What happens if you save "too much" for your retirement, as a recent MSN Money Article suggested was a possibility following conventional financial planning "rules of thumb" such as the 4% retirement withdrawal rate? Nothing too disasterous it turns out - just an accumulation of wealth and a perpetual income stream for our descendants, and/or a legacy to leave to one's favourite charity.
Plugging some "typical" figures into a retirement savings planner from AMP, it turns out that someone on a reasonable salary of $50K from 20-65, who saved the 9% SGL plus an extra 3% via salary sacrifice would end up with a retirement income of $33,333 that would last well beyond their expected life span - until the ripe old age of 150 years!
Calculator data entered:
Current retirement savings $ 0
Your age now years: 20
Your expected retirement age years: 65
Expected annual contribution increase: 3%
Expected rate of return before retirement: 8%
Expected rate of return after retirement: 7%
Expected annual inflation rate: 3%
Current gross annual salary $ 50,000
Your yearly contribution: $ 0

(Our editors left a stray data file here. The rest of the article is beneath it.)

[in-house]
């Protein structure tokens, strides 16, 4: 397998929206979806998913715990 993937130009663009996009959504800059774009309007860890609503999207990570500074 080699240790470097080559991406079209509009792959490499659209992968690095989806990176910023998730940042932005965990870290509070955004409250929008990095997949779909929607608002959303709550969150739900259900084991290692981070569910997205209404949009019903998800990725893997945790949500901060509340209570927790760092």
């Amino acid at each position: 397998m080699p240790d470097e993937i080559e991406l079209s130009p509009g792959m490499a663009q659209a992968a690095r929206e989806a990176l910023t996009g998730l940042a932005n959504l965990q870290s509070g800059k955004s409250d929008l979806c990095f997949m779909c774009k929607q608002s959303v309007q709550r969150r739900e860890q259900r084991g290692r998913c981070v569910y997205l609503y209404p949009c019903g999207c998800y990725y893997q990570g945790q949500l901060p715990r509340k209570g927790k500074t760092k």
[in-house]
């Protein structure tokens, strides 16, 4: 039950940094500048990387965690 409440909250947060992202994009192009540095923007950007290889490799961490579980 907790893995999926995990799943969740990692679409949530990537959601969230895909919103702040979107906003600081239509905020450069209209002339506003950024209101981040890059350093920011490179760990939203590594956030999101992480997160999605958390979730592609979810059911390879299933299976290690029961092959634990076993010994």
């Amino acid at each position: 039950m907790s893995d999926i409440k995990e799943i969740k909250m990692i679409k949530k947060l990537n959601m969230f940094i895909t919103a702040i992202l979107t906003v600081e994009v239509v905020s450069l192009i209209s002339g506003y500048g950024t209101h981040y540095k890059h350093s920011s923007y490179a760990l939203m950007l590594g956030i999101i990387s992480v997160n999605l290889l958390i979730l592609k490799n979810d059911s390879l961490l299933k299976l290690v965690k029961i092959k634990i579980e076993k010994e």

Your employer's yearly contribution: $ 4,500
Yearly retirement income required (% of current salary): 65%
Amount saved upon retirement $ 2,217,233 ($ 586,322)
Which would provide the required retirement income of $33,333 until age 94, which is considerably more than the expected life expectancy (81 years for a male).
But wait, just saving an extra 3% of salary each year via salary sacrifice (ie. pre-tax) would result in the following:
Amount saved upon retirement $ 3,086,723 ($ 816,249 in today's dollars)
Will last almost indefinitely (until over 150!)
Any higher savings rate would result in the retirement account actually accumulating wealth during retirement at a rate greater than 65% of pre-retirement income, so you would leave a perpetual income stream for your descendants.
In reality you're unlikely to get a steady 8% return pre-retirement and 7% during retirement, even if you invest in an asset allocation that is expected to average these rates. Similarly, inflation won't stay at 3%. For these reasons most people will choose to be conservative in their modelling, and the chances are good that you'll end up with an even larger perpetual income stream, plus the ability to draw a larger income stream during your retirement years.